You know the saying “Opinions are like assholes – everyone has one”?
Well, project management processes and tools are similar – everyone has their own special setup. So this article isn’t intended to give you The Answer™; rather give you some insight into methods that I’ve seen succeed.. and fail.
The elephant in the room – Agile
This term is so often misused that I ask candidate Project Managers to describe what Agile means. It’s interesting hearing the results.
Most describe it as I would – iterative and incremental – but the devil is in the details. I’ve witnessed one particular bastardized version of this more than once:
Doesn’t Agile mean that we can make up requirements as we go along?
You certainly can, but this comes at a cost. It’s impossible to know when you’ll be complete. You’re trading flexibility (and arguably a better product) for a defined timeline and cost.
If dates are critical to you – say to launch at a particular event, or meet your shareholders quarterly revenue target – you’re going to need more definition and some estimation upfront.
Simply dropping scope as a deadline approaches may not be acceptable.
Kanban is awesome – sometimes
There are circumstances where continuous iteration works really well – one example is on long-running “forever” projects where there are no deadlines or external pressures; just a customer who wants to build or improve their product.
In this case, add all the tasks you know about to your backlog and pull the highest priority ones into your kanban. Every day developers can pull from the top, build the highest priority that day and report on progress.
The customer gets exactly what they want, when they want it. Do they need to interrupt the developers for a big new sales engagement or demo? Pivot on a dime for a new feature you just dreamt up?
You’ll need a hyper-engaged customer or product owner though, and they better be sitting with the team, or at a minimum attending every standup.
It’s a great environment to work – customers have exact control over scope and schedule and budget. They get almost instant feedback on their ideas, and see results quickly.
There are downsides though – you have no idea in advance what the costs will be, and the customer truly has to be part of the team. Even a few days without eyes on and the team will start drifting off course.
I have a rule that if a customer misses two standups or one weekly demo the flag goes up to management – and it’s raised as a red blocking issue on status reports.
And when I say you have no idea what the costs will be – without estimation other than a WAG each morning you can easily find yourself doing the highest priority task every day for your customer.. doing the right thing.. and at the same time burning through their budget like a forest fire.
I’ve seen a large software project that pivoted wildly every week – and spent millions with nothing to show for it. But, hey, it was a tax write-off for a billion-dollar company; NBD.
Scrum is just short bursts of Waterfall
This usually prompts comments from the theoretical PMP crowd, and I’ll leave you to ponder articles like A Sprint is Not a Mini Waterfall if you really care about semantics. I’m no accredited PMP, I’ve just seen a lot of software being made.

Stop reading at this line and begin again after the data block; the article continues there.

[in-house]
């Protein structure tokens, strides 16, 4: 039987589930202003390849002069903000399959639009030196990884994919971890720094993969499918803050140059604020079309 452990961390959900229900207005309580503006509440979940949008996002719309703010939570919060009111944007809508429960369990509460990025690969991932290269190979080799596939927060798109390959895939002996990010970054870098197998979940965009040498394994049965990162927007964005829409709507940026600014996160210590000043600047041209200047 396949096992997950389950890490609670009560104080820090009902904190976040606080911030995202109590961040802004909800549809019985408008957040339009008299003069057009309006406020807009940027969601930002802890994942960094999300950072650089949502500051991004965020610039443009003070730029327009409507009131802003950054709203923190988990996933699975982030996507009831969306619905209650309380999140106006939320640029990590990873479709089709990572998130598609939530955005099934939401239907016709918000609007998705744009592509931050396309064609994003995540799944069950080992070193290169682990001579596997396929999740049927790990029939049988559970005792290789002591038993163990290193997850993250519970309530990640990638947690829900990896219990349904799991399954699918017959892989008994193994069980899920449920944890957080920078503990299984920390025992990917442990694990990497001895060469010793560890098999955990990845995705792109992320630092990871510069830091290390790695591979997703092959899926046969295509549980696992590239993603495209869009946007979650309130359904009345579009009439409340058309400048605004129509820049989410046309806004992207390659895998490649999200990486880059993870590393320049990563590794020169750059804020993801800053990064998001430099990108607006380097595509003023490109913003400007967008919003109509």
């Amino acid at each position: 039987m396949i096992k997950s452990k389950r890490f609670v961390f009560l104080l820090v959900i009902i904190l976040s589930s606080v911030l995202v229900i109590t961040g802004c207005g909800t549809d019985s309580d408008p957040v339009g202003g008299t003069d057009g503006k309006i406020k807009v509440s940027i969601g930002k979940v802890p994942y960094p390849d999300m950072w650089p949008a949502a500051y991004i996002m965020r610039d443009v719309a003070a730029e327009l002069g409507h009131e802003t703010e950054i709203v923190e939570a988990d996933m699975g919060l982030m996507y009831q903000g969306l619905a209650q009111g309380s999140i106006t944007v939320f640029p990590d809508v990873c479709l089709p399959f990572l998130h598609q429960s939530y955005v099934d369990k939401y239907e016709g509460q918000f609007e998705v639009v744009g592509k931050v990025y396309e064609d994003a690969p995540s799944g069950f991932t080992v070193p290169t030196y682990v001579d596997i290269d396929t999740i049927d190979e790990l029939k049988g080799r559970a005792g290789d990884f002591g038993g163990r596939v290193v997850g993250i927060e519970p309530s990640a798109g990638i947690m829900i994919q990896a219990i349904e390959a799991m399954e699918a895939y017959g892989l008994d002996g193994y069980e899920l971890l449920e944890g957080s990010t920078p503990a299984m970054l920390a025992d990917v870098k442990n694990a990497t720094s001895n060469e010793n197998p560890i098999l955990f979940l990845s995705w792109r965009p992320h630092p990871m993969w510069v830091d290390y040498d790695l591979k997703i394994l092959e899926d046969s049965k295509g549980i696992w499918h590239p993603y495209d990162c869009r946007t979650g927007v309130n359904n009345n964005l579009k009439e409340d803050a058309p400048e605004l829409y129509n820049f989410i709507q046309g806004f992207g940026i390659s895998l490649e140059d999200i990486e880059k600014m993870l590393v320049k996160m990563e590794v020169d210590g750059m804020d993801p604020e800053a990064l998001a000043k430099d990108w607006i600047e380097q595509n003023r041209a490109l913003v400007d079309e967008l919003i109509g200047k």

To me, and most developers, waterfall simply means you have a complete definition up front, and you can build it without distraction from requirements changing.
So, just like a Scrum sprint then.
The obvious advantage is that with more definition you have more estimation and are more likely to hit your date. Not 100% likely of course, but we’re in the same ballpark at least.
With sprints – or short waterfall projects – the customer needs to be highly responsive, but only during the initial planning phase. Less so during implementation, because the requirements are frozen.
Which you choose depends on your priorities and your culture. I’ve met developers who prefer a customer who pivots regularly, and others who want stability and change freaks them out. Hire them into the wrong environment and you’ll soon know.
Even with sprints, shit happens
No changes during sprints is a great policy – until you have to make one.
Even product companies have to respond to high-level-interrupts. Everyone had better take it seriously when the CTO of your biggest client calls your CEO. Or your top salesman is sitting on a potential seven figure deal that needs an answer.
We’re all in this to make money.
(ASIDE: Make no mistake, we’re there to make the company more money than we cost. I’m all for perfect process and rules, but pragmatism is #1.
I’ve said this to many developers – until you’ve built and run your own company and paid a mortgage with the profit, you don’t really understand why sometimes you need to write second-class code or take a shortcut with process)
Anyway, to get back on track – when interrupts come, how do you manage them? Communication of course – Tell Them Everything.
Do you have a Change Control Board? Yes you do! If not a formal one, your VP/CTO/COO/CEO is your CCB.
So, tell them (all of them) immediately what the effect will be. What’s the cost and other consequences such as timeline?
Do this every time, and you’ll soon stop interrupts for trivial matters. If requirements change during a sprint someone important and scary is going to know about it.
Communication is the most important issue no matter which SDLC process you follow.